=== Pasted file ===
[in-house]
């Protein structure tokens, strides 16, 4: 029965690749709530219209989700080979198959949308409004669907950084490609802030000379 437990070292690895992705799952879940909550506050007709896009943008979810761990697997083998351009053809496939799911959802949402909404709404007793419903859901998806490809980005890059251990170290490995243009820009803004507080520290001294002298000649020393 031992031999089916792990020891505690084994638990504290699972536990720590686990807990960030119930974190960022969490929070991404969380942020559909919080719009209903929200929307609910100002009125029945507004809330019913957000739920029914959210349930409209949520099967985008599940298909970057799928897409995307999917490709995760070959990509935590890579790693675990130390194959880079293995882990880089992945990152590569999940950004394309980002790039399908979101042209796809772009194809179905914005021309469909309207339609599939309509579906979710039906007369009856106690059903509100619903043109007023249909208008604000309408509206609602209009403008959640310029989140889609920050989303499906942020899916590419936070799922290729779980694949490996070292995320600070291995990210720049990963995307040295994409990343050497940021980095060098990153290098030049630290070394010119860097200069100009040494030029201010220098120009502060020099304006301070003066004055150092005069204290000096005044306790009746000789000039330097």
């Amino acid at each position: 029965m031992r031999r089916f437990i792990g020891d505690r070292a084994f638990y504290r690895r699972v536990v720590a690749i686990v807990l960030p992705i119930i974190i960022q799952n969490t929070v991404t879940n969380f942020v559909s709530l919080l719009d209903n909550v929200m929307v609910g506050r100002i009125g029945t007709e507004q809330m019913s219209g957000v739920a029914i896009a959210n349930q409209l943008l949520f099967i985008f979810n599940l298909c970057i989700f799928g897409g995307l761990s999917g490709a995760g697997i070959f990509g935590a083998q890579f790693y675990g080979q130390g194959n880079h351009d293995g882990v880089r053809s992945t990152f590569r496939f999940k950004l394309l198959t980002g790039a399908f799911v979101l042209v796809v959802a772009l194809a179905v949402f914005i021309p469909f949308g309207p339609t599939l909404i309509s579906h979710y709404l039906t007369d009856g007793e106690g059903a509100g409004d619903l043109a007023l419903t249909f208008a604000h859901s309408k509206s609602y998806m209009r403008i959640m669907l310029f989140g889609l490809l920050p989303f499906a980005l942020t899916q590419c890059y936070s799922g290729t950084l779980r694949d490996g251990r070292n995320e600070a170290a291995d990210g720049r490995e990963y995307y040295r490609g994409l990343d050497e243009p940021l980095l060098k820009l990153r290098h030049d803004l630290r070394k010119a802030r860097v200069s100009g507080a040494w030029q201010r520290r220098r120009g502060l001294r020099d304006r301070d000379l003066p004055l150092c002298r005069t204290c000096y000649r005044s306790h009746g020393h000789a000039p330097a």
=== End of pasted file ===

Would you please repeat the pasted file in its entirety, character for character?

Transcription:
[in-house]
């Protein structure tokens, strides 16, 4: 029965690749709530219209989700080979198959949308409004669907950084490609802030000379 437990070292690895992705799952879940909550506050007709896009943008979810761990697997083998351009053809496939799911959802949402909404709404007793419903859901998806490809980005890059251990170290490995243009820009803004507080520290001294002298000649020393 031992031999089916792990020891505690084994638990504290699972536990720590686990807990960030119930974190960022969490929070991404969380942020559909919080719009209903929200929307609910100002009125029945507004809330019913957000739920029914959210349930409209949520099967985008599940298909970057799928897409995307999917490709995760070959990509935590890579790693675990130390194959880079293995882990880089992945990152590569999940950004394309980002790039399908979101042209796809772009194809179905914005021309469909309207339609599939309509579906979710039906007369009856106690059903509100619903043109007023249909208008604000309408509206609602209009403008959640310029989140889609920050989303499906942020899916590419936070799922290729779980694949490996070292995320600070291995990210720049990963995307040295994409990343050497940021980095060098990153290098030049630290070394010119860097200069100009040494030029201010220098120009502060020099304006301070003066004055150092005069204290000096005044306790009746000789000039330097």
């Amino acid at each position: 029965m031992r031999r089916f437990i792990g020891d505690r070292a084994f638990y504290r690895r699972v536990v720590a690749i686990v807990l960030p992705i119930i974190i960022q799952n969490t929070v991404t879940n969380f942020v559909s709530l919080l719009d209903n909550v929200m929307v609910g506050r100002i009125g029945t007709e507004q809330m019913s219209g957000v739920a029914i896009a959210n349930q409209l943008l949520f099967i985008f979810n599940l298909c970057i989700f799928g897409g995307l761990s999917g490709a995760g697997i070959f990509g935590a083998q890579f790693y675990g080979q130390g194959n880079h351009d293995g882990v880089r053809s992945t990152f590569r496939f999940k950004l394309l198959t980002g790039a399908f799911v979101l042209v796809v959802a772009l194809a179905v949402f914005i021309p469909f949308g309207p339609t599939l909404i309509s579906h979710y709404l039906t007369d009856g007793e106690g059903a509100g409004d619903l043109a007023l419903t249909f208008a604000h859901s309408k509206s609602y998806m209009r403008i959640m669907l310029f989140g889609l490809l920050p989303f499906a980005l942020t899916q590419c890059y936070s799922g290729t950084l779980r694949d490996g251990r070292n995320e600070a170290a291995d990210g720049r490995e990963y995307y040295r490609g994409l990343d050497e243009p940021l980095l060098k820009l990153r290098h030049d803004l630290r070394k010119a802030r860097v200069s100009g507080a040494w030029q201010r520290r220098r120009g502060l001294r020099d304006r301070d000379l003066p004055l150092c002298r005069t204290c000096y000649r005044s306790h009746g020393h000789a000039p330097a």